Emerging Markets Submerge of Late

In celebration of the Fourth of July, I wrote about how we are fortunate to have the freedom that other countries don’t always enjoy. Specifically, I wrote about China and its recent crackdown on Alibaba after the founder and CEO Jack Ma made comments that the government found unacceptable (you can read the article by clicking here).

Little did I know that we were at the beginning of a terrible month for emerging markets stocks. While the S&P 500 and MSCI EAFE index of developed market stocks both enjoyed gains, the MSCI Emerging Markets index of stocks fell -6.73 percent, the worst showing since the bear market at the outset of the pandemic.

The rough month didn’t do anything to upset the since inception out-performance of emerging markets stocks, but it’s been a while since they’ve fared better than US stocks.

In theory, investors should be compensated for the political risk that comes with investing in emerging markets, but we’ve gone ten years now where that hasn’t been the case (and not by a little), which makes it a little bit of a tough pill to swallow.

Over the weekend, the Economist had an interesting article talking about how emerging markets have struggled, despite optimism following the 2008 financial crisis. The theory then was that the US economy wasn’t going to grow much in the wake of the crisis and that emerging markets would.

The Economist notes that in the 1980s, only 34 percent of emerging market economies were growing faster than our economy. By the 2000s, however, 82 percent were growing faster. As a result, poverty fell, and a new global middle class was emerging that could power emerging market stocks higher.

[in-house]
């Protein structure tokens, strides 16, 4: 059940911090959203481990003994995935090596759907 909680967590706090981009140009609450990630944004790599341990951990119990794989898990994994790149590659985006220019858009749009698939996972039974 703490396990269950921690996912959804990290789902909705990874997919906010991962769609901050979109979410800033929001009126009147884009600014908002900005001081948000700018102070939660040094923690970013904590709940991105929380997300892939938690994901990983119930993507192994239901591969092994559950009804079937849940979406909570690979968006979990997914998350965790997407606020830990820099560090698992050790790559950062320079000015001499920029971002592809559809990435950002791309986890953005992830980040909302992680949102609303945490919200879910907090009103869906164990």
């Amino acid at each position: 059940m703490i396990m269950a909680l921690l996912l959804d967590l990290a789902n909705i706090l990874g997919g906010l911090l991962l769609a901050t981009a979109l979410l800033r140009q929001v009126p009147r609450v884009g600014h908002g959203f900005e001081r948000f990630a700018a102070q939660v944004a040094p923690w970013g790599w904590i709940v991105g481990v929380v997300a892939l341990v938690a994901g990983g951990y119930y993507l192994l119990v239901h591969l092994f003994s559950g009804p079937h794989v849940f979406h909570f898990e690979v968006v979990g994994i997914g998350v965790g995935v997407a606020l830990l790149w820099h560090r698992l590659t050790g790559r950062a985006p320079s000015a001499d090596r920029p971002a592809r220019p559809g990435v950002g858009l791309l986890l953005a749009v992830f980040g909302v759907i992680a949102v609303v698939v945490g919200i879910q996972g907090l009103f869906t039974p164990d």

That’s not exactly what happened. Instead, commodities busted after the 2008 financial crisis, which disproportionally hit emerging markets countries.

More importantly, the US was able to spend itself out of the 2008 financial crisis thanks to the Federal Reserve. And when the coronavirus came along, the same thing happened again both here and abroad.

Except for this time, we also produced a vaccine that’s allowing us to get back to work more quickly than others. While nearly half of the US population is fully vaccinated, the Economist reports that only five percent of people in the developed world outside of China are vaccinated.

Although the article doesn’t reference it, our companies have simply been more successful. Yes, Alibaba has been an amazing company and stock, but Amazon has been more so. And that’s just one example.

So why continue to own emerging markets stocks? For a few reasons.

First, they comprise 15 percent of the global stock market, and we don’t think it makes sense to ignore such a large proportion of the total market. We’re underweight emerging markets, but we don’t plan on zeroing them out.

Second, after 10 years of underperformance, they’re a lot cheaper than US stocks. The price-earnings ratio of emerging market stocks is 16.4, versus 26.5 in the US, suggesting a 40 percent discount.

Other measures point in the same direction: the price-to-book, price-to-sales, and price-to-cash-flow ratios all show that emerging markets stocks trade at a 38 to 53 percent discount to the S&P 500.

In other words, investors are aware of the risks of investing in emerging markets and are pricing the risks in. It’s likely that there will always be a discount to compensate for the political risk, but the discount isn’t always this large.

Of course, we don’t know if or when the discounts will shrink, but it makes sense that overvalued markets are likely to cool off while undervalued markets are likely to pick up.

Hopefully, emerging markets will stage a turnaround in the near future. Several prognosticators have suggested that they would for years now, and we’re still waiting.

But, as the old saying goes, if you aren’t bothered by the performance of something in your portfolio, then you’re not well-diversified. We intend to stay well-diversified.